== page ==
While many publishers drove sales of popular Apple products and other tech gadgets during Amazon’s Prime Day, some noticed differences in the items consumers were buying this year compared to last — such as subscription streaming services and household items like toilet paper and snack packs.
“After two-plus years of pandemic spending that we’ve seen, we anticipated that inflation and gas prices and other factors would drive a slightly different product mix. And that absolutely ended up being true,” said Lloyd. “People really feel savvy from an everyday life perspective versus the typical splurge on big countertop appliances or things like that.”
Due to the economic environment, inflation and talk of a recession on the horizon, Wirecutter’s Frumin believes consumers are looking for deals “more than ever.”
“Money is on people’s minds… I do think that increasingly, people are more judicious, more thoughtful about how and where they’re spending their money,” he said.
Less Prime Day content published earlier
USA Today’s product recommendation vertical Reviewed was able to generate more sales this year despite publishing fewer articles. In previous years, the site published 600 to 800 pieces of content in a four- to five-day period around Prime Day, Lloyd said. This year, Reviewed published 200 to 300 pieces over an eight-day window.
“We focused on a little bit more high quality, longer form pieces around the big deals categories, as opposed to doing a bunch of one-offs. [We did] lots of updates on fewer pieces of content,” he said. “The quality is now where we’re getting the most response and engagement.”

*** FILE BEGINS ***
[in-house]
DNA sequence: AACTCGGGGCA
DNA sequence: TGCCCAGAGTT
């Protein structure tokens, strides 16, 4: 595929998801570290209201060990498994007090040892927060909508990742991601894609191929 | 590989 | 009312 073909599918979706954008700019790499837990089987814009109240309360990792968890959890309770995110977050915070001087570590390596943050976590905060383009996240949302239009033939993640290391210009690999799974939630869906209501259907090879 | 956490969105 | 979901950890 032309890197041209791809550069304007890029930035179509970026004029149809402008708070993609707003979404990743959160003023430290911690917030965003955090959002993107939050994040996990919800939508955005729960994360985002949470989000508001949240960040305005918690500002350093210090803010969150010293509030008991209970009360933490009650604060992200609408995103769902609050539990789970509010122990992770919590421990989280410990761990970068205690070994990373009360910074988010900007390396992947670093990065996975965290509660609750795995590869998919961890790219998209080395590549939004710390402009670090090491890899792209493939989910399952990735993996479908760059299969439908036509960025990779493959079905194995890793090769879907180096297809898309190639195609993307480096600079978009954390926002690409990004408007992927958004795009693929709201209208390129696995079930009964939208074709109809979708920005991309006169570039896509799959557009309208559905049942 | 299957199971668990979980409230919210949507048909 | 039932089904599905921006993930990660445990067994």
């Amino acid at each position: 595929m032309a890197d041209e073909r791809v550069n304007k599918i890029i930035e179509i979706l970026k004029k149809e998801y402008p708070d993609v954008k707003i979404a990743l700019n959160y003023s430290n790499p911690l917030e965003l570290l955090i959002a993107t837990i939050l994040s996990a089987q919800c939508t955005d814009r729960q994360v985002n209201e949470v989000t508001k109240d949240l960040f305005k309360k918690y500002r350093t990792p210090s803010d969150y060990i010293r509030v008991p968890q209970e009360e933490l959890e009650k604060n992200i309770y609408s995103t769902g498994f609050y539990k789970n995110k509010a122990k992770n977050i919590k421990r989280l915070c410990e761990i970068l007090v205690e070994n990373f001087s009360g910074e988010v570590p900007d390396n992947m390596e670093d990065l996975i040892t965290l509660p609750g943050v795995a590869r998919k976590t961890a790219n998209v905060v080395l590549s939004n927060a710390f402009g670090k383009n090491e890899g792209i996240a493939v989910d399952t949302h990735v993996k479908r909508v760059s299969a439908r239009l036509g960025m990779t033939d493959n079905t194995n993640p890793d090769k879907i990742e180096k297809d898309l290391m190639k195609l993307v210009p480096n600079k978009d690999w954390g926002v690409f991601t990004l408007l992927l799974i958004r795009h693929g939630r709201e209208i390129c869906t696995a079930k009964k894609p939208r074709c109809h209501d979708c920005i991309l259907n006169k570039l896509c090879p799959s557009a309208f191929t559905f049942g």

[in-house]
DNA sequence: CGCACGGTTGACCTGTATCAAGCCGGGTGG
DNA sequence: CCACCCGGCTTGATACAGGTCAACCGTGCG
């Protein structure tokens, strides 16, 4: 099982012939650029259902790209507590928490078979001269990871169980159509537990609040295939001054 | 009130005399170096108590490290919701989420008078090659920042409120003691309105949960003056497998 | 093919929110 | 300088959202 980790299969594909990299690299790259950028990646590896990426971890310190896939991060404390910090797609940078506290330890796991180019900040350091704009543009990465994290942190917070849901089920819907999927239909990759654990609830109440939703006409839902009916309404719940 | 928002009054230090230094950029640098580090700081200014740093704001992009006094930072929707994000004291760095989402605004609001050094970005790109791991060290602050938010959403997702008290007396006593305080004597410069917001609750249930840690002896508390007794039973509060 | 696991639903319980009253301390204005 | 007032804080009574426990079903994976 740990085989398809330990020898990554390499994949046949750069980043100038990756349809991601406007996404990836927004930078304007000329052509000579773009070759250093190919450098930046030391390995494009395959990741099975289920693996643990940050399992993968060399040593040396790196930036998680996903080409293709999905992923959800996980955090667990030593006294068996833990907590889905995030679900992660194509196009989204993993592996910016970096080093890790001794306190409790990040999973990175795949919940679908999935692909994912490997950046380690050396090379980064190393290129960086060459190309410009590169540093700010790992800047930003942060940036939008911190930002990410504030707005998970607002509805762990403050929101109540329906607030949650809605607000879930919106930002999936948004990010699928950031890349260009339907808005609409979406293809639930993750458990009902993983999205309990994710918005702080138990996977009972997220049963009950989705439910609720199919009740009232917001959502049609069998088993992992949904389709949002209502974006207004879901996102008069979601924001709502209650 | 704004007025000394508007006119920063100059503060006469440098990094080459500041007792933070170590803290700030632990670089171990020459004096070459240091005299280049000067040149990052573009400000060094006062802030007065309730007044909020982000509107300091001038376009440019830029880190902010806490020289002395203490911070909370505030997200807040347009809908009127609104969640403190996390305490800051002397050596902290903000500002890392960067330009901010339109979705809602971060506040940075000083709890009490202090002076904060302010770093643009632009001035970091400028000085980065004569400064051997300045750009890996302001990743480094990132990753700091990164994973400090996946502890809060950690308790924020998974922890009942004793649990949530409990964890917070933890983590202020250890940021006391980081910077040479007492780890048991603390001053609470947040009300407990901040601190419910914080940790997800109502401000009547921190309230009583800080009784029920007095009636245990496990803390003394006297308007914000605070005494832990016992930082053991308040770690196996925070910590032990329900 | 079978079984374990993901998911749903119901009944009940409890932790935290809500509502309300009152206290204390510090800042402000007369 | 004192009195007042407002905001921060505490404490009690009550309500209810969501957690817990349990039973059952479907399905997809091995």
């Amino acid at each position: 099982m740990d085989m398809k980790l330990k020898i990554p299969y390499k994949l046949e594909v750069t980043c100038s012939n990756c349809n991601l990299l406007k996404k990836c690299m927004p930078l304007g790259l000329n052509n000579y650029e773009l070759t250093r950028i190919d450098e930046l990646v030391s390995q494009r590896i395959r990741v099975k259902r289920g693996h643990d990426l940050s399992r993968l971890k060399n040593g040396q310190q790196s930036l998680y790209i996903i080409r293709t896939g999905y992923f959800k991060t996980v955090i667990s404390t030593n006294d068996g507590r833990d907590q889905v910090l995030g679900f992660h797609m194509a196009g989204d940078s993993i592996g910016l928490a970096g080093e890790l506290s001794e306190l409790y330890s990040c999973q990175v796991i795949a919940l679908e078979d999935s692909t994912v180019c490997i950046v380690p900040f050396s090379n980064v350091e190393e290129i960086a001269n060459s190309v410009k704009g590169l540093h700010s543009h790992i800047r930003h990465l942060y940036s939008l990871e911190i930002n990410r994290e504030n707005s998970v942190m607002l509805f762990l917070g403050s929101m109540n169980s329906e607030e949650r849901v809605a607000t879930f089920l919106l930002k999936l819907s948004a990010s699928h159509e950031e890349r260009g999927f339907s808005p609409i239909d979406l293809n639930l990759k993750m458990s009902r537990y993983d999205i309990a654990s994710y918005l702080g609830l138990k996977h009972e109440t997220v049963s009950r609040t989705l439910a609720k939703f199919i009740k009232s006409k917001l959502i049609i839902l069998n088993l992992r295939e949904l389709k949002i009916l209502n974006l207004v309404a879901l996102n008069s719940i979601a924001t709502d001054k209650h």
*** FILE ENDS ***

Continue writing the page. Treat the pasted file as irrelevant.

Hearst published content “earlier than ever, to start to understand the interests of our readers or product categories they were most excited about and watching,” said Emily Silverman, vp of commerce. The Hearst team started publishing Amazon Prime Day content in June, a few weeks earlier than in past years. “That also helped our teams internally really be able to focus our attention during the two days on making sure that the content was as set up for success as possible because we had so much lead-up time. It wasn’t a harried experience, as it sometimes can be.”
At Future, however, it was the opposite: Simon Rawle, e-commerce director at Future Publishing, attributes growth to the fact that more Future properties published Prime Day content this year. Space.com focused on telescope, virtual reality headset and space-themed Lego set deals and drove over 6,500 retail transactions — more than doubling the site’s transactions from last year, for example, Rawle said.
While generating sales and affiliate revenue from Amazon’s Prime Day is beneficial to a publisher’s commerce business, the data collected from those sales can inform future affiliate content.
“With each major retail event we better understand the search terms that drive purchases, we know what specific content resonated most with audiences, which of our buying guides are most appreciated by our audiences,” said Rawle. This data then informs Future’s content strategy and SEO approach for the next major retail event, such as Black Friday.
“It’s an audience development strategy as much as it is a commerce strategy,” Epstein said.